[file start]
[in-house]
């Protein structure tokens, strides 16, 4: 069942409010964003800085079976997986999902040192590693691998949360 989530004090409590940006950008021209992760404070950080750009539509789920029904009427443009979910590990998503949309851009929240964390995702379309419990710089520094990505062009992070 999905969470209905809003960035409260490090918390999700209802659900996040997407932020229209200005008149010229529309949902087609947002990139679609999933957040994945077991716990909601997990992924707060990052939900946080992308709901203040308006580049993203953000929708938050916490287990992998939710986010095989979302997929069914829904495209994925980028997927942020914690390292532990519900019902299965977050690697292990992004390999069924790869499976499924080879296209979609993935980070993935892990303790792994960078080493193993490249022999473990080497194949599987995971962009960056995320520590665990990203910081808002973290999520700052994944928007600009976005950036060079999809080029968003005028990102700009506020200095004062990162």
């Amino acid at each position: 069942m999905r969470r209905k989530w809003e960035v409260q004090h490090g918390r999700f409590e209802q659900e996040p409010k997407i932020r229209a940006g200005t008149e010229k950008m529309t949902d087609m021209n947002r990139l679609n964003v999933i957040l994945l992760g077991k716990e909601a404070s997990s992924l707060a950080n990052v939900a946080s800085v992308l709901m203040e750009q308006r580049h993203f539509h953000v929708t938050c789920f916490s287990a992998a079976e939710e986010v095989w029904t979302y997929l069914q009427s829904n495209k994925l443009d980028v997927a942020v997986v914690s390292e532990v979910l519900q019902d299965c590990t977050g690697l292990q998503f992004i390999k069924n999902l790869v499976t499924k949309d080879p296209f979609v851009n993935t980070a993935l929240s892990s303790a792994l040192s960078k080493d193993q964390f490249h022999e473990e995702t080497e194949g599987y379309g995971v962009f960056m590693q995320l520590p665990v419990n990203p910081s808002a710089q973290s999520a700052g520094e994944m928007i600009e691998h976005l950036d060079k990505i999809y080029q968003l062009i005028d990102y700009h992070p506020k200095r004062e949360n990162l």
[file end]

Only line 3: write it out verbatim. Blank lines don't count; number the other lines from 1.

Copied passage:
């Amino acid at each position: 069942m999905r969470r209905k989530w809003e960035v409260q004090h490090g918390r999700f409590e209802q659900e996040p409010k997407i932020r229209a940006g200005t008149e010229k950008m529309t949902d087609m021209n947002r990139l679609n964003v999933i957040l994945l992760g077991k716990e909601a404070s997990s992924l707060a950080n990052v939900a946080s800085v992308l709901m203040e750009q308006r580049h993203f539509h953000v929708t938050c789920f916490s287990a992998a079976e939710e986010v095989w029904t979302y997929l069914q009427s829904n495209k994925l443009d980028v997927a942020v997986v914690s390292e532990v979910l519900q019902d299965c590990t977050g690697l292990q998503f992004i390999k069924n999902l790869v499976t499924k949309d080879p296209f979609v851009n993935t980070a993935l929240s892990s303790a792994l040192s960078k080493d193993q964390f490249h022999e473990e995702t080497e194949g599987y379309g995971v962009f960056m590693q995320l520590p665990v419990n990203p910081s808002a710089q973290s999520a700052g520094e994944m928007i600009e691998h976005l950036d060079k990505i999809y080029q968003l062009i005028d990102y700009h992070p506020k200095r004062e949360n990162l």